As the United States remembers the tragedy that occurred on September 11, 2001, the rest of the world is remembering too. For many Arabs, that day marked a change in mutual perception. It fundamentally changed how the world perceives Arabs and how Arabs see the world. For many, suspicion and fear became the de facto common denominator. For others, it sparked a need for more awareness.
Buj al Arab, from the UAE, discusses the changes in the world since 2001. He remembers the victims of 9/11 and remarks on how much the world has changed since:
On this fateful day eight years ago more than 3000 people lost their lives in New York city. Unfortunately the murder of those innocents lead to more lost lives all over the world. This day changed our modern world forever, and some might say the change was not for the best…
…8 years feels like a long time and indeed I cannot remember much about how air travel was prior to 9/11. How uncomplicated. I cannot also remember how easy it was to enter the USA, since I never attempted to do so in the last 8 years. Let us hope that we can change things to the better, to push for more freedoms and civil liberties, to give voice to the weak, and to only use war as a last resort or a no-resort.
Will Donovan, an American blogger whose blog is entitled Some Guy in Lebanon, shares how 9/11 changed his world:
I’d like to reflect on that date for a moment – September 11th doesn’t need an introduction. It is a day that will long be remembered in horrifying imagery as America was attacked in an unprecedented terrorist incident. On that day, it seemed, the long arm of Middle Eastern politics, upheaval, and affairs, reached out far across the seas, as Saudis, financed by oil profits, and under the nose of one of America’s key allies, obliterated our sense of security and isolation. Suddenly there was an enormous realization that America did not stand alone in a vacuum. There was a new interest in the Middle East – People took Arabic in unprecedented numbers, and our President and our foreign policy took a new interest in the region, often for the worse. It is impossible to deny that September 11th awakened me to an interest in the Middle East, as well.
American interest had its many disasters, including, obviously, the Iraq war, the disastrous financing of Fatah in Gaza, and a blind eye to Arab dictatorships, new allies in the “War on Terror,” as they brutally cracked down on moderate Muslim democratic movements. But it had one interesting moment – Bush loudly backed the “March 14″ coalition in Lebanon when it streamed into the streets in 2005 to protest Syria’s occupation of the country following the assassination of Rafic Hariri. I will not attribute the entire thing to American foreign policy, but it is hard to deny that, in an ocean of failure, this was one bright spot for the post-September 11th American agenda. It paved the way for my life now.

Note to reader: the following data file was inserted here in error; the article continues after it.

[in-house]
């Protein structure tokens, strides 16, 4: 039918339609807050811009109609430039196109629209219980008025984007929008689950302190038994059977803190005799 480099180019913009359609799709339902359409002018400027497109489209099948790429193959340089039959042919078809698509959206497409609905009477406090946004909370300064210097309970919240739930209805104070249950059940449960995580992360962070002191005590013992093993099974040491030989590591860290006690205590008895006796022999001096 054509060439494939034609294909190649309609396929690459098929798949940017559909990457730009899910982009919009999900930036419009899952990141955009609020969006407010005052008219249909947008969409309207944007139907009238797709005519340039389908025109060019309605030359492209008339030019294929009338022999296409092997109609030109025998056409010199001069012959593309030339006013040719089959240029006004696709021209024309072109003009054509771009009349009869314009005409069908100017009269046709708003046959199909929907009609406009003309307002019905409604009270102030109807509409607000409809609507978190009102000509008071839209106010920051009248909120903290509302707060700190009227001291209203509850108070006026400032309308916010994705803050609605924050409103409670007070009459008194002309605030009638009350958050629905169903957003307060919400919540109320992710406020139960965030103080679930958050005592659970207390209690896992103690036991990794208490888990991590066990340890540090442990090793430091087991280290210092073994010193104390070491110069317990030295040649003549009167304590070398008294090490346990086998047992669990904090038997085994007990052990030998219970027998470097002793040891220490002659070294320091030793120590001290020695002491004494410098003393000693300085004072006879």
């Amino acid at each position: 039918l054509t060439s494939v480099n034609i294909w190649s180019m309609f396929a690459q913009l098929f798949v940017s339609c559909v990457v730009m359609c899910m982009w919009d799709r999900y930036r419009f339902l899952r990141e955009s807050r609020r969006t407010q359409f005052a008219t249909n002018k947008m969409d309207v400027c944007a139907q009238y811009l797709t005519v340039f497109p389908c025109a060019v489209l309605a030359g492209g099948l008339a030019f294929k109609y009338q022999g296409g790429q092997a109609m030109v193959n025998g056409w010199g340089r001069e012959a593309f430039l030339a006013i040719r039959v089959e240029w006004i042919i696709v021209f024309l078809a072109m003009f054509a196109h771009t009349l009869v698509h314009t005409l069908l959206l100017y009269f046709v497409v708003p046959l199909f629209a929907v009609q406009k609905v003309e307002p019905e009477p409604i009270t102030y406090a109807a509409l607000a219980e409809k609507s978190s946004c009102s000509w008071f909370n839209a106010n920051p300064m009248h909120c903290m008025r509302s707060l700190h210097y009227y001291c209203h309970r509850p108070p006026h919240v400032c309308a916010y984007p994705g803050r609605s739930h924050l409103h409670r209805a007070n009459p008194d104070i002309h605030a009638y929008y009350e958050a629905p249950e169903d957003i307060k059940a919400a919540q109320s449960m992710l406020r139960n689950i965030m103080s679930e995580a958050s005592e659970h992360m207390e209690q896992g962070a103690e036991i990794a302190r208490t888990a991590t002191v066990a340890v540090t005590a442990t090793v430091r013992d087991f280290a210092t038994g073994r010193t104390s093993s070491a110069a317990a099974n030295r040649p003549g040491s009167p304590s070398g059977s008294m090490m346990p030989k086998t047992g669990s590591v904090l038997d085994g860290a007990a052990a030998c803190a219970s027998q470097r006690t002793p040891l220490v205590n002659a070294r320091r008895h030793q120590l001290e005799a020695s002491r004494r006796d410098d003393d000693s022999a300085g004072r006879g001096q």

Another American living in an Arab country is the blogger behind 760 Days in Morocco. As an American of Arab descent who is a convert to Islam, she shares a unique perspective on how the day affected her life:
It is that day eight years ago when a gross atrocity occurred. “The day the world stood still.” The day we all remember exactly where we were, and exactly what we were doing. The day so many lives changed forever. The day we have memorialized every year since then. The day when a friend called me and said “Why are y’all doing this to us?” I was not a Muslim then. I had never really thought about Islam much then. I had never heard of Bin Laden or Al Qaeda then. Yet, still as an Arab-American of Lebanese decent, I was partly to blame for this event that even now as a Muslim I condemn with my whole heart. I’m not the only one. Most Muslims around the world condemn these actions too. I believe deep in my heart that Allah has condemned these actions also. What those people did is against Islam in every sense. What they practice is not the religion I have come to know, love, and accept. If what they did had anything to do with the true religion of Islam, I would certainly not be a part of it.
The blogger concludes by sharing a story about how she contributed to greater understanding:
Yes, we have to put ourselves out there to do that. I recall a story my aunt told me about a Muslim family who lived in her small town. After 9/11, the family organized a talk for the community to explain what Islam is and how terrorism is not related to it whatsoever. They put themselves out there so that their neighbors could gain greater understanding of the truth about Islam. At the college where I worked previously, I joined a faculty and staff discussion that was often way over my head in order to bring the Muslim voice to the table. I had to put myself out there so that the others at the table could gain a greater understanding of the truth about Islam. Putting ourselves out there to spread the true word of Islam is the real jihad, and it continues not only 8 years after that day, but until the Day of Judgement.
Moroccan blogger Myrtus shares a simple message:
I pledge to promote peace, love, freedom and coexistence whenever/wherever I CAN, with simple acts of kindness……and remember we're all humans first and foremost.
For an interesting perspective on how American views of the Arab world and Muslims have changed since 2001, the Pew Research Center for People and the Press has published a study entitled “Muslims Widely Seen as Facing Discrimination.”